Procurement and supply chain strategies during COVID-19

January 22, 2021

As the COVID-19 pandemic ripples throughout the world economy, transforming lives in ways many never thought possible, businesses across the globe, continue to face unprecedented supply chain disruptions.

As the COVID-19 pandemic ripples throughout the world economy, transforming lives in ways many never thought possible, businesses across the globe continue to face supply chain disruptions.

With supply chain shortages, border restrictions, large-scale layoffs, and partial lockdowns in provinces and cities with significant coronavirus outbreaks, how can organizations weather the impact and future-proof their business?

Let’s review some of the short- and long-term strategies that Canadian businesses can implement to manage procurement and supply chain risk during COVID-19.

Procurement and supply chain disruptions

From aviation to electronics or pharmaceuticals to food, no industry is immune to COVID-19.

According to an Institute for Supply Management survey, 20% of global companies are planning or have begun to reshore or nearshore some operations because of supply chain disruptions. And an HSBC report finds that 29% of companies globally are diversifying their supply chain to work with more suppliers while 22% of Canadian firms are doing so.

While it’s unclear when the pandemic and the recession will end, what’s certain is that there will be several more months of operational impact from COVID-19 throughout the domestic and global supply chains. To help companies prepare for the unknown and be better prepared for future challenges, we have identified three key risk areas for many organizations.

  • Labour capacity: this can be impacted by a workforce that is diminished or stretched to meet increasing demand and temporary reassignments to crisis task forces that eclipse day-to-day operations. To maintain business continuity, companies will need to identify their mission-critical functions and establish their minimum service thresholds.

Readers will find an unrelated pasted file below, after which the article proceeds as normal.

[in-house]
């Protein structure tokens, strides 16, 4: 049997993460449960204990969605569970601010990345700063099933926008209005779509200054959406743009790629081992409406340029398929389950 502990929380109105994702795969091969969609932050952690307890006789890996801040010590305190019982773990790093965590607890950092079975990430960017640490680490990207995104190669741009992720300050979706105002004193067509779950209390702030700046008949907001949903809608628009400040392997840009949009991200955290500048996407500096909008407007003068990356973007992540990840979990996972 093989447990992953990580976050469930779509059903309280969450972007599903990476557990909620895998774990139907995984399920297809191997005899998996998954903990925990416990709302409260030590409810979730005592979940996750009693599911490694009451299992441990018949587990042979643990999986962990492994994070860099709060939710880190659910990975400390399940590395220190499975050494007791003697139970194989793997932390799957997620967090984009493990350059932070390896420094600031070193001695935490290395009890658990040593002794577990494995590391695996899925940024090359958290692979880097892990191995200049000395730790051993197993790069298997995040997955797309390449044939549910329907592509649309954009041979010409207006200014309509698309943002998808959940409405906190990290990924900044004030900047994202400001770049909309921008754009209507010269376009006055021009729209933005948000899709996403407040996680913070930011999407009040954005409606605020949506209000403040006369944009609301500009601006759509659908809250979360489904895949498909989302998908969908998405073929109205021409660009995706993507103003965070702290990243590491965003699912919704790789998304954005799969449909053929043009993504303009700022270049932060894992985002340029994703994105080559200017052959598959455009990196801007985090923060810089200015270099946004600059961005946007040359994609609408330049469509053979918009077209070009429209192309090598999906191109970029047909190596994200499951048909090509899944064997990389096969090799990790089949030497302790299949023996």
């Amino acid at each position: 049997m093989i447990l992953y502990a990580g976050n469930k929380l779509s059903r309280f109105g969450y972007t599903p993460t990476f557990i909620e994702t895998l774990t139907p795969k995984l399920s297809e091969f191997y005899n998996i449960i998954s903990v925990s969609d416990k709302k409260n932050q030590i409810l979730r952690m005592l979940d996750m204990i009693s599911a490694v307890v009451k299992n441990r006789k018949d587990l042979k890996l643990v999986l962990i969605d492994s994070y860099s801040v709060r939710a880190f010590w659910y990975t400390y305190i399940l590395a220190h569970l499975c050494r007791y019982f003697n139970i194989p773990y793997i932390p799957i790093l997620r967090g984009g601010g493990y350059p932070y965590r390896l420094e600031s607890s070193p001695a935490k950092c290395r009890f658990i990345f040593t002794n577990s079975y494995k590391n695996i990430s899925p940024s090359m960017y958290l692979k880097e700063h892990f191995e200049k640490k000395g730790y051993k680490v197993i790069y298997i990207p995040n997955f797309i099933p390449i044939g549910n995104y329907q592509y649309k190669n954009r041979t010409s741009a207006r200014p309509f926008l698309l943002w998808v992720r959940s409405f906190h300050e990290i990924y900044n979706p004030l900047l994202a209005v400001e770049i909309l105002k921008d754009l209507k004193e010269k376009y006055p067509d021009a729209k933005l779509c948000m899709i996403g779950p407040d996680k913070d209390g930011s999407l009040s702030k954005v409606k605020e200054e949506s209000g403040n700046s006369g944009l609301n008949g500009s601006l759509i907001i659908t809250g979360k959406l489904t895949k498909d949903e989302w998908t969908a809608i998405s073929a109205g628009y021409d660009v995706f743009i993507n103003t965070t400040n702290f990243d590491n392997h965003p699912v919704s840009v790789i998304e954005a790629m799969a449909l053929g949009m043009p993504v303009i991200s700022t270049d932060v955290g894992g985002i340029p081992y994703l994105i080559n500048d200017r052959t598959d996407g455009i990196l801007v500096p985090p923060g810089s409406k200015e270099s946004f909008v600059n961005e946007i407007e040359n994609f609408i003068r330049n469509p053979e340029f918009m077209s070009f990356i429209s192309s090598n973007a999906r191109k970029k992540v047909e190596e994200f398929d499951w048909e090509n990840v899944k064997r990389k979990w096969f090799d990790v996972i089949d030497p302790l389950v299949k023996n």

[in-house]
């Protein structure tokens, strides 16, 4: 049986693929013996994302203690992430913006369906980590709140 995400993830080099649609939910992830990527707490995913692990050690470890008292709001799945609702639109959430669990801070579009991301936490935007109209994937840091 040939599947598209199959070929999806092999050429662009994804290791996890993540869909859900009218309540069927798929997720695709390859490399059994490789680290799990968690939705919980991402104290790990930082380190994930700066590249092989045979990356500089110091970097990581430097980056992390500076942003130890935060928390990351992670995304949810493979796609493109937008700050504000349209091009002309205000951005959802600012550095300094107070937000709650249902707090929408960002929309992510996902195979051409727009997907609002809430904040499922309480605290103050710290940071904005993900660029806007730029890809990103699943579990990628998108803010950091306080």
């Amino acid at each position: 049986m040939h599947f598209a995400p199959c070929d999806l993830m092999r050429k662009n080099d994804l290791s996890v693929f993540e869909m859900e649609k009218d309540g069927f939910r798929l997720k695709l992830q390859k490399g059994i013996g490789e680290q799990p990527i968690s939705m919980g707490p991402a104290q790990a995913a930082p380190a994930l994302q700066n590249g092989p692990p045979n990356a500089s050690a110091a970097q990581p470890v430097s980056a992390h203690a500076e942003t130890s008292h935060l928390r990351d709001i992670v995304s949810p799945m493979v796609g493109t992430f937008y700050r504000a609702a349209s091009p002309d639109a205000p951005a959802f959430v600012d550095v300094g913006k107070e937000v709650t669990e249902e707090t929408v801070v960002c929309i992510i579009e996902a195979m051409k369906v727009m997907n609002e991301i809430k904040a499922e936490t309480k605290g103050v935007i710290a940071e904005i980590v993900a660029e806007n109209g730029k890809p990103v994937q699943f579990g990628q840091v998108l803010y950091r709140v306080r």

• Supply chain exposure: this can be impacted by reliance on suppliers located in affected regions, and cost, scheduling, and shipping delays due to lockdowns and border closures. These problems can be magnified due to the cascading impact on your suppliers' supply chains. To mitigate this risk, companies will need to diversify their supply chain to ensure a steady cadence and continuous flow of products and services.
  • Fraud and compliance: this can be impacted by increased risk of procurement fraud, and non-compliance with internal procedures, relevant regulations, and legislation during the crisis. Organizations of all sizes will need to perform advanced procurement and contract analytics to ensure compliance and reduce business risk.

Procurement and supply chain resilience

Working through COVID-19 will require creative strategies to enable on-the-ground decision-making and provide leaders with access to up-to-date information. Mitigation plans for crisis-related risks must be practical and accessible, allowing employees to make smart decisions quickly. A multifaceted approach that addresses your organization's specific challenges will help determine the best way of managing the supply chain and ensuring its resilience.

In formulating a response strategy, organizations need to consider the following:

  • Position procurement and sourcing as a strategic tool to mitigate supply chain disruptions
  • Identify and implement alternative sourcing strategies for essential products and critical services
  • Adapt internal control systems to accommodate process changes
  • Assess supplier relationships to improve efficiency and productivity
  • Develop a go-forward plan for procurement modernization to address supply chain resilience

Liquidity assessment and planning

Ensuring that there's sufficient liquidity to weather the storm is one of the steps in assessing your company's preparedness. Businesses must evaluate and monitor their expenditures and preserve cash flow during a crisis. Ideally, every business should evaluate its expenses by type and by the vendor. As part of this analysis, it’s essential to consider each of the following:

  • Enhanced payment terms: this can be negotiated or obtained by vendors through a procurement process or by proactive dialogue/agreement with your vendors.
  • Prioritize your spending: is the expenditure necessary and can it be minimized or delayed?
  • Re-procurement: can a better price or terms be obtained by executing a new procurement or vendor selection process?

How BDO can help

Crises are challenging to navigate because there is often no precedent from which to draw knowledge. Our Procurement Advisory team can help guide you through the uncertainty that comes with the COVID-19 crisis and improve your procurement and supply chain resilience.

Our comprehensive approach is to develop effective procurement and supply chain strategies, and deploy resources and plans that allow for a fast and cohesive response to the threats facing your organization's procurement and supply chain.


Ian Brennan, Vice President, Procurement

Harry Lake, Partner, Consulting

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